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Cancer cells detected by a camera

by Dan
June 28, 2010 at 5:22 pm

The image of an analysis sample that doctors use to detect cancer cells is clear, precise and … can save lives. And it was done with a Olympus E-330.

This is quite remarkable to use an usual camera, to diagnose a disease. Those who managed to achieve this are biomedical engineers from a U.S. university. And, it seems, this process can be replicated easily.

Medical team captured the image of the cells with a bundle of fiber optic attached to a Olympus E-330 camera. Then they applied a fluorescent dye that caused all the nuclei of cells simply glow when it was lit with fiber optic beam.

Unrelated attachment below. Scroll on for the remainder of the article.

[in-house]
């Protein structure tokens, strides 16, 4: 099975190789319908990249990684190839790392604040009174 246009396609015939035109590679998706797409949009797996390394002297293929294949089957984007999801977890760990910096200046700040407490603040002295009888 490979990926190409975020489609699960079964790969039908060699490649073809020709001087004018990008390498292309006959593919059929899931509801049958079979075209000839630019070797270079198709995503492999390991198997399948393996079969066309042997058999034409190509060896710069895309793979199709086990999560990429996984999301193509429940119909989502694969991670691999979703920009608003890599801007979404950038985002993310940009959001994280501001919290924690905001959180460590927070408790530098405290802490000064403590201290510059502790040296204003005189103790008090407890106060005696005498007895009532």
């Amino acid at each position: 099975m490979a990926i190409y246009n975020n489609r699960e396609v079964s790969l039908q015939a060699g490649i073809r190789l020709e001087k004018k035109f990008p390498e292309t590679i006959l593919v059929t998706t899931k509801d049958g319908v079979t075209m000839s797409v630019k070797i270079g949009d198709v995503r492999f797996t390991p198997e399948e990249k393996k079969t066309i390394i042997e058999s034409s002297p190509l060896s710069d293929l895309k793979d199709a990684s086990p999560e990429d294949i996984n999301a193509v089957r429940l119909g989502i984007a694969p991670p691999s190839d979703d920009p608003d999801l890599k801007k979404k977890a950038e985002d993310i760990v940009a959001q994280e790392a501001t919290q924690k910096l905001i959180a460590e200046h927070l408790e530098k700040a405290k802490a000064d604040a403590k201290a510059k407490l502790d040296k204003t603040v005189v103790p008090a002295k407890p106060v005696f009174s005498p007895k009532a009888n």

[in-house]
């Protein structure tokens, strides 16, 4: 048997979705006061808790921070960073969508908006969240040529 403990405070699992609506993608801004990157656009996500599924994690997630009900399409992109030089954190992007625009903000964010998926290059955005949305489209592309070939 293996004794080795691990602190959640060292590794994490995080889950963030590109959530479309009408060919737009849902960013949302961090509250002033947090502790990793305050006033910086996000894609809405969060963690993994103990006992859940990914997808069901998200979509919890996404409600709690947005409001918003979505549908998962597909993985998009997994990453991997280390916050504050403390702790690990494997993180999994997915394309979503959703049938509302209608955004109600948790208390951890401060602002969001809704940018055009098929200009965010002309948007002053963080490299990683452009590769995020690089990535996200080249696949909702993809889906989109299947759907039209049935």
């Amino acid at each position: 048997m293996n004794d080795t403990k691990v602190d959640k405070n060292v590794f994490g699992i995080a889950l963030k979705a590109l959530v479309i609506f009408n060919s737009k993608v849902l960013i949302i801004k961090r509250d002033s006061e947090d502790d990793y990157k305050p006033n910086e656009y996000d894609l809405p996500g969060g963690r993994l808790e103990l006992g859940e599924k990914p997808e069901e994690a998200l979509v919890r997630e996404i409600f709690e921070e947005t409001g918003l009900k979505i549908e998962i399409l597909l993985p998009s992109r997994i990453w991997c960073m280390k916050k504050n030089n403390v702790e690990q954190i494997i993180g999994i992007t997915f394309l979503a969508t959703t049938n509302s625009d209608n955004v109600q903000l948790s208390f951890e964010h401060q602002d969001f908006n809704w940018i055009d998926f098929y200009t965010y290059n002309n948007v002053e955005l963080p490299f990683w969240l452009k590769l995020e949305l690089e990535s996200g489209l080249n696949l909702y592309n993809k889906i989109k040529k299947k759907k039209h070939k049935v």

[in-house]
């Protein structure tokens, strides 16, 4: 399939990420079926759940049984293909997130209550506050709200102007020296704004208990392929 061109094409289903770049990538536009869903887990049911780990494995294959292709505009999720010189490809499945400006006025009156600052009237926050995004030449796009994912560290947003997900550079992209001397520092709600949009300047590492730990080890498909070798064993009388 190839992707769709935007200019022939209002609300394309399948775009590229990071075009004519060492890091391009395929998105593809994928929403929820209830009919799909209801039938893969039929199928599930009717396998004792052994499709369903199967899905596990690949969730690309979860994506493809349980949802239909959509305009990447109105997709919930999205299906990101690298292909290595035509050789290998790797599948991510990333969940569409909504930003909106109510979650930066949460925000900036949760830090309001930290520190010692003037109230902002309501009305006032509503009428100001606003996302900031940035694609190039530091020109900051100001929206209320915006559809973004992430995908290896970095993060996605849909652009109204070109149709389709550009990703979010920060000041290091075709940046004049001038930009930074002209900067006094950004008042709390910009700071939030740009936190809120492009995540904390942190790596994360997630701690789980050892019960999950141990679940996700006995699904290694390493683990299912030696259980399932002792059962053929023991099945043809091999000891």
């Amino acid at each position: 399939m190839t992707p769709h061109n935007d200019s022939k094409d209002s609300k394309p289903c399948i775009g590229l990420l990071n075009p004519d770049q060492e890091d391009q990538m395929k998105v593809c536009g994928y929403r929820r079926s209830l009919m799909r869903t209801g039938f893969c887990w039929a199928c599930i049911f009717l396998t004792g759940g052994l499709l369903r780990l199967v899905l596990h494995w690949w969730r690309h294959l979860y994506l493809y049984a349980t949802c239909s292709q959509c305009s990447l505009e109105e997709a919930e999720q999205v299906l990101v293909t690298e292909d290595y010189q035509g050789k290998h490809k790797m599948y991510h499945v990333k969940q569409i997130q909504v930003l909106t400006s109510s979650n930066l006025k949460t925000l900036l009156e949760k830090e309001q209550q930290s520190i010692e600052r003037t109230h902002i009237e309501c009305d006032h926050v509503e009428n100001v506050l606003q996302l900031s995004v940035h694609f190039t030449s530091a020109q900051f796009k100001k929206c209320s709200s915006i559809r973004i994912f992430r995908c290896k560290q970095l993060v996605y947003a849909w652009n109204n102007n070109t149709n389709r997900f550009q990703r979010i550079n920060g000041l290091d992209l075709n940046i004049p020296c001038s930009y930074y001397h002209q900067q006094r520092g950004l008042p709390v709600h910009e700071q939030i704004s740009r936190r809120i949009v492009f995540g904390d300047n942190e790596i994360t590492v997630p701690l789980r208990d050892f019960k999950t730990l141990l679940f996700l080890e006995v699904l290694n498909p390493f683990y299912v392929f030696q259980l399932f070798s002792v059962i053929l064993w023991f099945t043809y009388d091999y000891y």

Pre-cancerous and cancerous cells are usually quite distorted and they can be seen even on a camera LCD screen.

Next step: implementing a software that could help doctors identify malignant cells, without involving pathologysts.

However, what makes this research truly remarkable is that it may be performed again at very low costs.

What do you think? What is your gossip?

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